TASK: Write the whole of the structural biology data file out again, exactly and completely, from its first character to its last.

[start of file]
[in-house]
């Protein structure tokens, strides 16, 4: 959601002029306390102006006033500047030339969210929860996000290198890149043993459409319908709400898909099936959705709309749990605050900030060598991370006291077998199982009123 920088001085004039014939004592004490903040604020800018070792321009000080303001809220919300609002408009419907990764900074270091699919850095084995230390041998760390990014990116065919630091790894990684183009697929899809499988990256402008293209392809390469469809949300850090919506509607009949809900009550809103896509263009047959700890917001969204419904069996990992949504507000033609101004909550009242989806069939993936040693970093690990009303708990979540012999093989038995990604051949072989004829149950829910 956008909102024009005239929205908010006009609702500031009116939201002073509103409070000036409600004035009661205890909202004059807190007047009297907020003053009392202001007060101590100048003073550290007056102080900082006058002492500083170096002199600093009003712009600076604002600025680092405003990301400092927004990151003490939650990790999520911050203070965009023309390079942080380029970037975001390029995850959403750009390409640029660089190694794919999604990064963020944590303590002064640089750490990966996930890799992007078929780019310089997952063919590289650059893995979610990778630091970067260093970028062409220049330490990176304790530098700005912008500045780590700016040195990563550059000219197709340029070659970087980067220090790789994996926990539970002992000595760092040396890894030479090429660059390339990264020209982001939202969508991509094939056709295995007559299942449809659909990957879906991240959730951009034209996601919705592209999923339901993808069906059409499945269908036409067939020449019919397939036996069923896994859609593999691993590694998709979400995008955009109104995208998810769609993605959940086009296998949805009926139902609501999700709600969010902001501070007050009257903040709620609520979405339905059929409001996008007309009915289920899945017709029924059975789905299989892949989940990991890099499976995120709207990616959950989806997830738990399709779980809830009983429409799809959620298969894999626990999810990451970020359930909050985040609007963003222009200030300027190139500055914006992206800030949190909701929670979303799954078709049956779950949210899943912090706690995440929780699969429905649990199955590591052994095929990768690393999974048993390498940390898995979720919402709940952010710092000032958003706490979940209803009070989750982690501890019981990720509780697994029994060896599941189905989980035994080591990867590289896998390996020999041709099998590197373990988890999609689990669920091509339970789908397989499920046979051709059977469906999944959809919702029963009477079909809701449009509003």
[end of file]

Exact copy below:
[in-house]
């Protein structure tokens, strides 16, 4: 959601002029306390102006006033500047030339969210929860996000290198890149043993459409319908709400898909099936959705709309749990605050900030060598991370006291077998199982009123 920088001085004039014939004592004490903040604020800018070792321009000080303001809220919300609002408009419907990764900074270091699919850095084995230390041998760390990014990116065919630091790894990684183009697929899809499988990256402008293209392809390469469809949300850090919506509607009949809900009550809103896509263009047959700890917001969204419904069996990992949504507000033609101004909550009242989806069939993936040693970093690990009303708990979540012999093989038995990604051949072989004829149950829910 956008909102024009005239929205908010006009609702500031009116939201002073509103409070000036409600004035009661205890909202004059807190007047009297907020003053009392202001007060101590100048003073550290007056102080900082006058002492500083170096002199600093009003712009600076604002600025680092405003990301400092927004990151003490939650990790999520911050203070965009023309390079942080380029970037975001390029995850959403750009390409640029660089190694794919999604990064963020944590303590002064640089750490990966996930890799992007078929780019310089997952063919590289650059893995979610990778630091970067260093970028062409220049330490990176304790530098700005912008500045780590700016040195990563550059000219197709340029070659970087980067220090790789994996926990539970002992000595760092040396890894030479090429660059390339990264020209982001939202969508991509094939056709295995007559299942449809659909990957879906991240959730951009034209996601919705592209999923339901993808069906059409499945269908036409067939020449019919397939036996069923896994859609593999691993590694998709979400995008955009109104995208998810769609993605959940086009296998949805009926139902609501999700709600969010902001501070007050009257903040709620609520979405339905059929409001996008007309009915289920899945017709029924059975789905299989892949989940990991890099499976995120709207990616959950989806997830738990399709779980809830009983429409799809959620298969894999626990999810990451970020359930909050985040609007963003222009200030300027190139500055914006992206800030949190909701929670979303799954078709049956779950949210899943912090706690995440929780699969429905649990199955590591052994095929990768690393999974048993390498940390898995979720919402709940952010710092000032958003706490979940209803009070989750982690501890019981990720509780697994029994060896599941189905989980035994080591990867590289896998390996020999041709099998590197373990988890999609689990669920091509339970789908397989499920046979051709059977469906999944959809919702029963009477079909809701449009509003």